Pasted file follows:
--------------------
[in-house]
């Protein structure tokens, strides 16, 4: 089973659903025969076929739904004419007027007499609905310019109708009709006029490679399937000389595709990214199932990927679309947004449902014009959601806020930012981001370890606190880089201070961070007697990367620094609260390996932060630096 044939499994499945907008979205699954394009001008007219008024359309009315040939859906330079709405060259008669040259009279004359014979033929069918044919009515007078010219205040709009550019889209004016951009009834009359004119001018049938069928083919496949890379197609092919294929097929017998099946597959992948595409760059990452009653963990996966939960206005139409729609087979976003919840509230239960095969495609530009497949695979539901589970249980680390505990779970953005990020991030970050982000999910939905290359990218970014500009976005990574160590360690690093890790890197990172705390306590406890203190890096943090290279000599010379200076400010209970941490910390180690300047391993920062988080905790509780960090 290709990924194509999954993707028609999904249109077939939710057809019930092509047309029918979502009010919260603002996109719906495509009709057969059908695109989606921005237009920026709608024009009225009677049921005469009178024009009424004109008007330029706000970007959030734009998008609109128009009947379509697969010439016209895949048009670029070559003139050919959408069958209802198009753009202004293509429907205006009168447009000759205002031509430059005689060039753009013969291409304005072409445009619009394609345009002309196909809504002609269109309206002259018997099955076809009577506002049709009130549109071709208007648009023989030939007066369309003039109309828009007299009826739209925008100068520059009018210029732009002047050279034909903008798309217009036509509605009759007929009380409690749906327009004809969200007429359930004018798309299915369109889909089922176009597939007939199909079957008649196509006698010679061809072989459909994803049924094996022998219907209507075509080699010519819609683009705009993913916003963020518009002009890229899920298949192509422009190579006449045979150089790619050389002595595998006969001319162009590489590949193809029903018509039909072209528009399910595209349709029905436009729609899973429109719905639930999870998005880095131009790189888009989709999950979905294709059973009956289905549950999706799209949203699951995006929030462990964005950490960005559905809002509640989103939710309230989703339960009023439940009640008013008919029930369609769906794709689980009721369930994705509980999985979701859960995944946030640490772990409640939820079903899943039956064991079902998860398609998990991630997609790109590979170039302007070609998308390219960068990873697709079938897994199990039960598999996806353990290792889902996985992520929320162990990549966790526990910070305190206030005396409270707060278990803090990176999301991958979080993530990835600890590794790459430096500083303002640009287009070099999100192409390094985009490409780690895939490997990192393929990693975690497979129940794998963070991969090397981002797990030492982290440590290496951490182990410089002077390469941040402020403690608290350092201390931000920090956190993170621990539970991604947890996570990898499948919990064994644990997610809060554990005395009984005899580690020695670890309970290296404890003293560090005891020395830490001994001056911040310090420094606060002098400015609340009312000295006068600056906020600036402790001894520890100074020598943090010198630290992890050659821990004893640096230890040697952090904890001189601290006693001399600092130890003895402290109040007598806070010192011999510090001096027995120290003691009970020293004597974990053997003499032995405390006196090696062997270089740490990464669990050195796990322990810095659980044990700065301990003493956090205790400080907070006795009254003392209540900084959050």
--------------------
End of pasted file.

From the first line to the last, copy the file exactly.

[in-house]
């Protein structure tokens, strides 16, 4: 089973659903025969076929739904004419007027007499609905310019109708009709006029490679399937000389595709990214199932990927679309947004449902014009959601806020930012981001370890606190880089201070961070007697990367620094609260390996932060630096 044939499994499945907008979205699954394009001008007219008024359309009315040939859906330079709405060259008669040259009279004359014979033929069918044919009515007078010219205040709009550019889209004016951009009834009359004119001018049938069928083919496949890379197609092919294929097929017998099946597959992948595409760059990452009653963990996966939960206005139409729609087979976003919840509230239960095969495609530009497949695979539901589970249980680390505990779970953005990020991030970050982000999910939905290359990218970014500009976005990574160590360690690093890790890197990172705390306590406890203190890096943090290279000599010379200076400010209970941490910390180690300047391993920062988080905790509780960090 290709990924194509999954993707028609999904249109077939939710057809019930092509047309029918979502009010919260603002996109719906495509009709057969059908695109989606921005237009920026709608024009009225009677049921005469009178024009009424004109008007330029706000970007959030734009998008609109128009009947379509697969010439016209895949048009670029070559003139050919959408069958209802198009753009202004293509429907205006009168447009000759205002031509430059005689060039753009013969291409304005072409445009619009394609345009002309196909809504002609269109309206002259018997099955076809009577506002049709009130549109071709208007648009023989030939007066369309003039109309828009007299009826739209925008100068520059009018210029732009002047050279034909903008798309217009036509509605009759007929009380409690749906327009004809969200007429359930004018798309299915369109889909089922176009597939007939199909079957008649196509006698010679061809072989459909994803049924094996022998219907209507075509080699010519819609683009705009993913916003963020518009002009890229899920298949192509422009190579006449045979150089790619050389002595595998006969001319162009590489590949193809029903018509039909072209528009399910595209349709029905436009729609899973429109719905639930999870998005880095131009790189888009989709999950979905294709059973009956289905549950999706799209949203699951995006929030462990964005950490960005559905809002509640989103939710309230989703339960009023439940009640008013008919029930369609769906794709689980009721369930994705509980999985979701859960995944946030640490772990409640939820079903899943039956064991079902998860398609998990991630997609790109590979170039302007070609998308390219960068990873697709079938897994199990039960598999996806353990290792889902996985992520929320162990990549966790526990910070305190206030005396409270707060278990803090990176999301991958979080993530990835600890590794790459430096500083303002640009287009070099999100192409390094985009490409780690895939490997990192393929990693975690497979129940794998963070991969090397981002797990030492982290440590290496951490182990410089002077390469941040402020403690608290350092201390931000920090956190993170621990539970991604947890996570990898499948919990064994644990997610809060554990005395009984005899580690020695670890309970290296404890003293560090005891020395830490001994001056911040310090420094606060002098400015609340009312000295006068600056906020600036402790001894520890100074020598943090010198630290992890050659821990004893640096230890040697952090904890001189601290006693001399600092130890003895402290109040007598806070010192011999510090001096027995120290003691009970020293004597974990053997003499032995405390006196090696062997270089740490990464669990050195796990322990810095659980044990700065301990003493956090205790400080907070006795009254003392209540900084959050």